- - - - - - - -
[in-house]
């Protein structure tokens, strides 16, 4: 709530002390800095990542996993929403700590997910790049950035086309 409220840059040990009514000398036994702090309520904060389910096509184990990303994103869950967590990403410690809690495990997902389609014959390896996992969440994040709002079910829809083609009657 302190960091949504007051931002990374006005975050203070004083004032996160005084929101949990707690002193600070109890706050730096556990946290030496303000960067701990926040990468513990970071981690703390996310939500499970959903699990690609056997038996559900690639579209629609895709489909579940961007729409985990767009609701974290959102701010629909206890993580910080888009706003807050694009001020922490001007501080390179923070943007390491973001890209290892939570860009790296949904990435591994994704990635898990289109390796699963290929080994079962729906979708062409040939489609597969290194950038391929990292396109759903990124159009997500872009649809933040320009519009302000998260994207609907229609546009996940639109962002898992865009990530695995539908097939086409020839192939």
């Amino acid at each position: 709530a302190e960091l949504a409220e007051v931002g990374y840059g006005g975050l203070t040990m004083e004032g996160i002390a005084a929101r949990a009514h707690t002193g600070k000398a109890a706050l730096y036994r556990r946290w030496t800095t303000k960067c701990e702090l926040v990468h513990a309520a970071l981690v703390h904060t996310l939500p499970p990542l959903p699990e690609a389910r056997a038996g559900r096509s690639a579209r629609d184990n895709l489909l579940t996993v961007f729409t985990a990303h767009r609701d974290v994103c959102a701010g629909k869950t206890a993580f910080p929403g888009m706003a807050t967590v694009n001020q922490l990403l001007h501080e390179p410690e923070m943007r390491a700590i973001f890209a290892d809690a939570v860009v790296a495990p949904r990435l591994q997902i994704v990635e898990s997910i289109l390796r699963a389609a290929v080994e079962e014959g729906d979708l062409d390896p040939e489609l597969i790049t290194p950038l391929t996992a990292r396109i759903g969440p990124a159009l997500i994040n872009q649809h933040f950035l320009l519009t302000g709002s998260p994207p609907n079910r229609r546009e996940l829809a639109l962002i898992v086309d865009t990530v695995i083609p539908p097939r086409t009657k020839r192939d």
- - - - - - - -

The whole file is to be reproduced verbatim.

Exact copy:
[in-house]
């Protein structure tokens, strides 16, 4: 709530002390800095990542996993929403700590997910790049950035086309 409220840059040990009514000398036994702090309520904060389910096509184990990303994103869950967590990403410690809690495990997902389609014959390896996992969440994040709002079910829809083609009657 302190960091949504007051931002990374006005975050203070004083004032996160005084929101949990707690002193600070109890706050730096556990946290030496303000960067701990926040990468513990970071981690703390996310939500499970959903699990690609056997038996559900690639579209629609895709489909579940961007729409985990767009609701974290959102701010629909206890993580910080888009706003807050694009001020922490001007501080390179923070943007390491973001890209290892939570860009790296949904990435591994994704990635898990289109390796699963290929080994079962729906979708062409040939489609597969290194950038391929990292396109759903990124159009997500872009649809933040320009519009302000998260994207609907229609546009996940639109962002898992865009990530695995539908097939086409020839192939």
């Amino acid at each position: 709530a302190e960091l949504a409220e007051v931002g990374y840059g006005g975050l203070t040990m004083e004032g996160i002390a005084a929101r949990a009514h707690t002193g600070k000398a109890a706050l730096y036994r556990r946290w030496t800095t303000k960067c701990e702090l926040v990468h513990a309520a970071l981690v703390h904060t996310l939500p499970p990542l959903p699990e690609a389910r056997a038996g559900r096509s690639a579209r629609d184990n895709l489909l579940t996993v961007f729409t985990a990303h767009r609701d974290v994103c959102a701010g629909k869950t206890a993580f910080p929403g888009m706003a807050t967590v694009n001020q922490l990403l001007h501080e390179p410690e923070m943007r390491a700590i973001f890209a290892d809690a939570v860009v790296a495990p949904r990435l591994q997902i994704v990635e898990s997910i289109l390796r699963a389609a290929v080994e079962e014959g729906d979708l062409d390896p040939e489609l597969i790049t290194p950038l391929t996992a990292r396109i759903g969440p990124a159009l997500i994040n872009q649809h933040f950035l320009l519009t302000g709002s998260p994207p609907n079910r229609r546009e996940l829809a639109l962002i898992v086309d865009t990530v695995i083609p539908p097939r086409t009657k020839r192939d």